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Money Games

I remember as a kid I loved to play games, especially with friends and family. I had hours of fun playing those games. Some of these games were useful in teaching about Money and its use. They did not just teach about the joy of competition (and winning).

The money games I played when I was a kid were:

  • Monopoly, which is a good money game in the sense that it teaches kids about ownership, money management and some monetary concepts like Mortgages, Taxes and Going bankrupt. What Free Parking taught you, I don’t know. You did learn that it was good to stay out of jail as well.
  • Careers was another game that I enjoyed because it taught you about working. At least it introduced the concepts around building a career and what you might need to do to build it.
  • Life, was a great game for day-to-day family life teachings, where you simply lived a life and had to pay out a lot of money along the way and attempt to get rich by the end of it all (and stay out of the poor house).

The best money game when I was a kid was called Pay Day. It was quite simple, but very effective in teaching you about balancing budgets, paying bills and living within your means. When I started playing this game I had no idea what some of the concepts being taught were, but when I got older, more and more of those concepts showed up in my day-to-day life and I am sure I said to my wife more than once, “This is just like playing Pay Day”.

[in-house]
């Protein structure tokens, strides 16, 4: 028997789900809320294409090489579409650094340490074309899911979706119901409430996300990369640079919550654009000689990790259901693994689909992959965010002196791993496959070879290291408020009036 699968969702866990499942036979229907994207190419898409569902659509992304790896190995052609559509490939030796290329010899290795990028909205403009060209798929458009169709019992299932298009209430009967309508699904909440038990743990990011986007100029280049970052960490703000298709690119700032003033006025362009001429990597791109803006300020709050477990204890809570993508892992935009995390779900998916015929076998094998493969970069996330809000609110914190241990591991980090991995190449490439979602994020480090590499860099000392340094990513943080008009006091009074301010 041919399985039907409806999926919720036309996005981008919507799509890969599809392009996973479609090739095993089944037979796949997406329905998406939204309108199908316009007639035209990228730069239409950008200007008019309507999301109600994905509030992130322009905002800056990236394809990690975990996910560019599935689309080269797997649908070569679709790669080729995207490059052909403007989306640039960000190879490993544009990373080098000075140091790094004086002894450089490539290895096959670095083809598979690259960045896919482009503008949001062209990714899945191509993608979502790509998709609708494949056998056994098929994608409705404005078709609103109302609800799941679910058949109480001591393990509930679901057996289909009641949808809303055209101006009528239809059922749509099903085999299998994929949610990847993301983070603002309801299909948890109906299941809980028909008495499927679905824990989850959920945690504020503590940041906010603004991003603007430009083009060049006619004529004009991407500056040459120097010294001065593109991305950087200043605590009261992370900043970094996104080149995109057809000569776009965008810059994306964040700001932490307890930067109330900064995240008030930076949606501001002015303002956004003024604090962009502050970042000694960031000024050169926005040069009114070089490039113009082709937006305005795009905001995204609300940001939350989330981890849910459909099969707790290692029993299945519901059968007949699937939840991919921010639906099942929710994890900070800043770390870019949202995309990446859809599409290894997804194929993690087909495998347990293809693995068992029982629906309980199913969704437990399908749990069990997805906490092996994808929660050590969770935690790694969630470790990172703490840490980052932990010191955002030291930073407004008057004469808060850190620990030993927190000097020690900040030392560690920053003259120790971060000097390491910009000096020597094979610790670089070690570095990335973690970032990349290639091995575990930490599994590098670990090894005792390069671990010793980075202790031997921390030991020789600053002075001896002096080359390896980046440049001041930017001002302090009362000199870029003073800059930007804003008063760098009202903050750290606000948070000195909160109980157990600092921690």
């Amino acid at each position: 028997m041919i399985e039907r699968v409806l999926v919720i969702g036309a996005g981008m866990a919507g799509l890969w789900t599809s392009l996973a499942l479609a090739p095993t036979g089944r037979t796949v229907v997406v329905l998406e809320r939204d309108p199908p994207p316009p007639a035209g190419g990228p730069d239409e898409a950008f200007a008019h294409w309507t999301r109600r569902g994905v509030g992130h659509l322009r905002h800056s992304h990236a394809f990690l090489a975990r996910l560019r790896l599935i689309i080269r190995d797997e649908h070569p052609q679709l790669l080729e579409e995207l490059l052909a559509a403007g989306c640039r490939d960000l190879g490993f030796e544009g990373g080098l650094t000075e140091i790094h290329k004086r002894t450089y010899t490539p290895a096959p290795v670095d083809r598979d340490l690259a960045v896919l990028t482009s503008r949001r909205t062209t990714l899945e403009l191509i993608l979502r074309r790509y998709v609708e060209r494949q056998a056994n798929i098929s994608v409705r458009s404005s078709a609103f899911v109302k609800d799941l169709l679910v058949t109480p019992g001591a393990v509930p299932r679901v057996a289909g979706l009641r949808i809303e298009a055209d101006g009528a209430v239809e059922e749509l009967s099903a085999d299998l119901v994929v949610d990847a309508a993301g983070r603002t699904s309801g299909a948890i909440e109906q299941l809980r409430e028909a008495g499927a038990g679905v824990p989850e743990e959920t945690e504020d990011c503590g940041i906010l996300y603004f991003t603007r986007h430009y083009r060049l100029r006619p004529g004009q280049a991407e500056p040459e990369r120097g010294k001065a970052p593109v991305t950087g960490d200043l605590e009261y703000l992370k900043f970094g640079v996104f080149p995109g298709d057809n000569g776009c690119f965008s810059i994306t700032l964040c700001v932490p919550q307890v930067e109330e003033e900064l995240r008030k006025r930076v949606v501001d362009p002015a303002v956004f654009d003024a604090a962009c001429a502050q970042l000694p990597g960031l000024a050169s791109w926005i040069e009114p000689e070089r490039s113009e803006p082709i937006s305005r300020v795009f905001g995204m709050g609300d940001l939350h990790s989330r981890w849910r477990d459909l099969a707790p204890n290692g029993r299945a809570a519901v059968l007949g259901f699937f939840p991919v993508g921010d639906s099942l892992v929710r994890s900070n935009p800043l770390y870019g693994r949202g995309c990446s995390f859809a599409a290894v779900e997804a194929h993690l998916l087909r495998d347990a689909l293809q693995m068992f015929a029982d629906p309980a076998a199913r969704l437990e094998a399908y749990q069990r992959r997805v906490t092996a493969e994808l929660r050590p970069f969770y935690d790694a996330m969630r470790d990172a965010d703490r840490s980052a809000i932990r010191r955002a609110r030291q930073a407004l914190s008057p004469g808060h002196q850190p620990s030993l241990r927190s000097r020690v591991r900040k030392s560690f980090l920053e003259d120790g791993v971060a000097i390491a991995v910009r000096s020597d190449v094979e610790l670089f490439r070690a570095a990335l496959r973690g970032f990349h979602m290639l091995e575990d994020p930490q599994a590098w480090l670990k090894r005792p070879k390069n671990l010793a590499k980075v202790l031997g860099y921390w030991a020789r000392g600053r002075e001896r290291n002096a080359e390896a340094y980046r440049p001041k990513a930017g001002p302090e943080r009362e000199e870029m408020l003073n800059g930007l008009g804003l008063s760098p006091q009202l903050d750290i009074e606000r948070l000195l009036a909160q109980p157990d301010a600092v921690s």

Not sure what today’s kids do to learn about money, although I guess games like SIMS and such do have a monetary concept to them (as does Roller Coaster Tycoon, a game I enjoy playing still).

Did you have a favourite money game when you were a kid?

Feel Free to Comment

  1. Monopoly always seemed a bit like a cop out. Your annual salary was almost half the price of the best property on the board. Fun, but I’m not sure what it taught about finances. (And if you play by the official rules, as opposed to the Free Parking “lottery” version, free parking just teaches you can always depend on parking to be hidden within the price of goods and other services, whether or not you use it.)

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